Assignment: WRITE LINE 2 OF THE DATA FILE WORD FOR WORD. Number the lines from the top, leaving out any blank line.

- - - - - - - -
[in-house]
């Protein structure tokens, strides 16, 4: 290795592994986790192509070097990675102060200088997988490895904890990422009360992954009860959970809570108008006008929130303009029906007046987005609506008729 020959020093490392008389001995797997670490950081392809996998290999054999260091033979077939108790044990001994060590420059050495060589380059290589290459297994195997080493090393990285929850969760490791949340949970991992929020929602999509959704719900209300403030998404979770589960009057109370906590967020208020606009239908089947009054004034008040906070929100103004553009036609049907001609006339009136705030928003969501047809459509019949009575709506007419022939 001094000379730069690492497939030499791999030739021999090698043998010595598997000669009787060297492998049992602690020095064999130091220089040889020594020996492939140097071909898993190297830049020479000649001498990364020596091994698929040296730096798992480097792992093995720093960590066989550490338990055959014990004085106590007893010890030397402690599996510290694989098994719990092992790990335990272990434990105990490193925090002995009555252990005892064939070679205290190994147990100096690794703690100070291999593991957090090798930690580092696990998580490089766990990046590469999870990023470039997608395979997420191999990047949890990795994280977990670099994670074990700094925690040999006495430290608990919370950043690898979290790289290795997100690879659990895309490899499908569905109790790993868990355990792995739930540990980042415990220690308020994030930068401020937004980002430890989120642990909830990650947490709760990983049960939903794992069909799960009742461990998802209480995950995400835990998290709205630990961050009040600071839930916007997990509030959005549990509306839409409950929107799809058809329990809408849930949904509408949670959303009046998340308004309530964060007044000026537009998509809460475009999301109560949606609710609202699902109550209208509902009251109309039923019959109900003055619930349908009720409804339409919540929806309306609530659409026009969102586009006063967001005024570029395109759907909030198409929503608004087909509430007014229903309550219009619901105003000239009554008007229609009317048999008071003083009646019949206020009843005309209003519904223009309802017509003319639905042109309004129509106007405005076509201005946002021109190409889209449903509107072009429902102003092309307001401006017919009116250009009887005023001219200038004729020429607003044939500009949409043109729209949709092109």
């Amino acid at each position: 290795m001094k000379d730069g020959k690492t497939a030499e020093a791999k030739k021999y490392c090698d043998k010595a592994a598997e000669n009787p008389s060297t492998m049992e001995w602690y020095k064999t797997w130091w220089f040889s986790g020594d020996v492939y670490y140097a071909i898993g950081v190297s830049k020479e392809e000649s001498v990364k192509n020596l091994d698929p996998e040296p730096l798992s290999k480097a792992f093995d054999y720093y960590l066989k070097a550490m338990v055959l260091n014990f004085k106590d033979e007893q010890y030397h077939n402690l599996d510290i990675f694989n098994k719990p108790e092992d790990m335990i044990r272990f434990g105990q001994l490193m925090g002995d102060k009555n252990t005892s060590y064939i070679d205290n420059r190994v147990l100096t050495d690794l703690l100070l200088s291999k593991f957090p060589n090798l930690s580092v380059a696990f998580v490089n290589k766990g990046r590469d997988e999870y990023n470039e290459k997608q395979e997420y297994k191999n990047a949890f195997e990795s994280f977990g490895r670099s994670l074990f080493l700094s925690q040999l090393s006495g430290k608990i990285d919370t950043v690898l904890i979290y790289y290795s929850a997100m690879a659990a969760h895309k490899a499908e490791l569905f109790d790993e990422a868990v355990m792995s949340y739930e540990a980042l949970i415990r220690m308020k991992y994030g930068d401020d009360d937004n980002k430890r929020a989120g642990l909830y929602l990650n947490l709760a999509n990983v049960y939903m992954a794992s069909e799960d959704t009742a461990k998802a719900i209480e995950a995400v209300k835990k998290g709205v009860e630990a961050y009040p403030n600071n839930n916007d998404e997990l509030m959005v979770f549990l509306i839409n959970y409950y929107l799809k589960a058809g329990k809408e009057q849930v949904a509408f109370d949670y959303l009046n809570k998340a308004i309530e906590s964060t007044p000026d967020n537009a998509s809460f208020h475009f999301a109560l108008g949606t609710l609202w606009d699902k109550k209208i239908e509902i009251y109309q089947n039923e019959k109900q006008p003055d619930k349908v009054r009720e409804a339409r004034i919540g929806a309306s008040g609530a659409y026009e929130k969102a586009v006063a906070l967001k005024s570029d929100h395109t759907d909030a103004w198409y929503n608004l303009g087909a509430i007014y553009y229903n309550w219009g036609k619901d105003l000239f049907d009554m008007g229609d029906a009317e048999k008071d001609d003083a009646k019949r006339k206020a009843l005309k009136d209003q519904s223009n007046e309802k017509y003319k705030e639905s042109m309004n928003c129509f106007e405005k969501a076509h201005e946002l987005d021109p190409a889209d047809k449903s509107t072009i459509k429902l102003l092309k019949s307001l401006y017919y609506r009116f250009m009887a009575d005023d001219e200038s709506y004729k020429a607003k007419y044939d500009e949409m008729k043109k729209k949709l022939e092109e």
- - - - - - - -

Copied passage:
């Protein structure tokens, strides 16, 4: 290795592994986790192509070097990675102060200088997988490895904890990422009360992954009860959970809570108008006008929130303009029906007046987005609506008729 020959020093490392008389001995797997670490950081392809996998290999054999260091033979077939108790044990001994060590420059050495060589380059290589290459297994195997080493090393990285929850969760490791949340949970991992929020929602999509959704719900209300403030998404979770589960009057109370906590967020208020606009239908089947009054004034008040906070929100103004553009036609049907001609006339009136705030928003969501047809459509019949009575709506007419022939 001094000379730069690492497939030499791999030739021999090698043998010595598997000669009787060297492998049992602690020095064999130091220089040889020594020996492939140097071909898993190297830049020479000649001498990364020596091994698929040296730096798992480097792992093995720093960590066989550490338990055959014990004085106590007893010890030397402690599996510290694989098994719990092992790990335990272990434990105990490193925090002995009555252990005892064939070679205290190994147990100096690794703690100070291999593991957090090798930690580092696990998580490089766990990046590469999870990023470039997608395979997420191999990047949890990795994280977990670099994670074990700094925690040999006495430290608990919370950043690898979290790289290795997100690879659990895309490899499908569905109790790993868990355990792995739930540990980042415990220690308020994030930068401020937004980002430890989120642990909830990650947490709760990983049960939903794992069909799960009742461990998802209480995950995400835990998290709205630990961050009040600071839930916007997990509030959005549990509306839409409950929107799809058809329990809408849930949904509408949670959303009046998340308004309530964060007044000026537009998509809460475009999301109560949606609710609202699902109550209208509902009251109309039923019959109900003055619930349908009720409804339409919540929806309306609530659409026009969102586009006063967001005024570029395109759907909030198409929503608004087909509430007014229903309550219009619901105003000239009554008007229609009317048999008071003083009646019949206020009843005309209003519904223009309802017509003319639905042109309004129509106007405005076509201005946002021109190409889209449903509107072009429902102003092309307001401006017919009116250009009887005023001219200038004729020429607003044939500009949409043109729209949709092109």